“The Highly Sensitive Person: How to Thrive When the World Overwhelms You,” by Elaine N. Aron, Ph.D. (Revised ed., 2013)
“I’m off the charts on this Highly Sensitive Person quiz,” I remarked.
A sigh issued from the other side of the room. “Ohhh, Lord.”
That was probably in the late 1990s, and I’d just read a brief about a new book about highly sensitive individuals, with a miniature version of the “Are you an HSP?” questionnaire. Up to that point, the word “sensitive” was usually preceded by “too,” and so I’d tried not to be. It had never occurred to me that sensitivity could be a natural trait, let alone a positive influence. So when I read the book, it was an eye-opener.
This revised edition adds expanded scientific research into the trait of high sensitivity and a new description of it: DOES (gotta love those acronyms). D – depth of processing; O – being easily overstimulated; E – emotional reactions and empathy; and S – sensitivity to all the subtleties around us. There is also a more extended discussion of psychiatric medications.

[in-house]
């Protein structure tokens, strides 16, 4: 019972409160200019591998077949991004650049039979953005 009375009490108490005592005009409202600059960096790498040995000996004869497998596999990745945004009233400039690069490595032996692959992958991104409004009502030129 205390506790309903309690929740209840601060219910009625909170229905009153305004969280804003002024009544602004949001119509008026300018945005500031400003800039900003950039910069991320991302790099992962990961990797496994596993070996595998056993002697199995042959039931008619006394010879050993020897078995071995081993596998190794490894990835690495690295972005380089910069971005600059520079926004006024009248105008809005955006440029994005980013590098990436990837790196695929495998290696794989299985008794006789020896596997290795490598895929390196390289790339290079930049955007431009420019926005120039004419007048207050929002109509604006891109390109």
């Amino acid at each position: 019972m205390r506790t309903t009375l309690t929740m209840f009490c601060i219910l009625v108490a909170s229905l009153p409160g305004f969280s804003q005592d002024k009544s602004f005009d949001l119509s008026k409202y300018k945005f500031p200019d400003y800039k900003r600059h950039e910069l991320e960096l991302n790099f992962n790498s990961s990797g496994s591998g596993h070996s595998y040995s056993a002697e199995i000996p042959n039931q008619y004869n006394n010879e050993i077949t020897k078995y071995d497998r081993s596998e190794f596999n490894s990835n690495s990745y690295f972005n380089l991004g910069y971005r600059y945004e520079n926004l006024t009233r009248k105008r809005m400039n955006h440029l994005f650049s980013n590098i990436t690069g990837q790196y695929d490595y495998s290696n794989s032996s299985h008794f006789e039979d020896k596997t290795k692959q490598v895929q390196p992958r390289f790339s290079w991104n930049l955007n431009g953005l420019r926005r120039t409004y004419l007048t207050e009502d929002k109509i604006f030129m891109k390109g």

Aron paints no pretty pictures of sensitivity. It’s not always an advantage, and it has its costs. Feeling everything so intensely (and some of it not even ours) puts us on a path that sometimes intersects with the mainstream but more often does not. Instead, she walks us through all aspects of life as an HSP — from childhood experiences to work and relationship issues to health and spirituality. It’s not an easy road, and if we’re not careful, we can become easily offended, demanding, and difficult. Being sensitive is about what we have to offer, not about what we think the world owes us.
In the section on spirituality, Aron writes of four particular experiences she’s had with HSPs: “spontaneous deep silence creating a hallowed kind of collective presence, considerate behavior, soul/spirit directness, and insight about all of this.” HSPs are the priests and prophets, artists and poets, she says. We are the ones with the rich inner lives that help us find meaning where there is precious little in evidence — Victor Frankl, who survived a Nazi concentration camp and wrote “Man’s Search for Meaning,” is a prime example given.
We are not necessarily smarter, nicer, or better than our non-HSP brothers and sisters. However, learning more about the trait of high sensitivity and how to manage it can help us stop perceiving ourselves as weak or inferior.
That is the primary message I’ve taken from this book, both the earlier versions and this revised edition: Sensitivity does not have to be a liability in life. Like other traits, we can turn it into a gift or a curse. If we can find a way to make it work for us and for the benefit of others, we all come out ahead.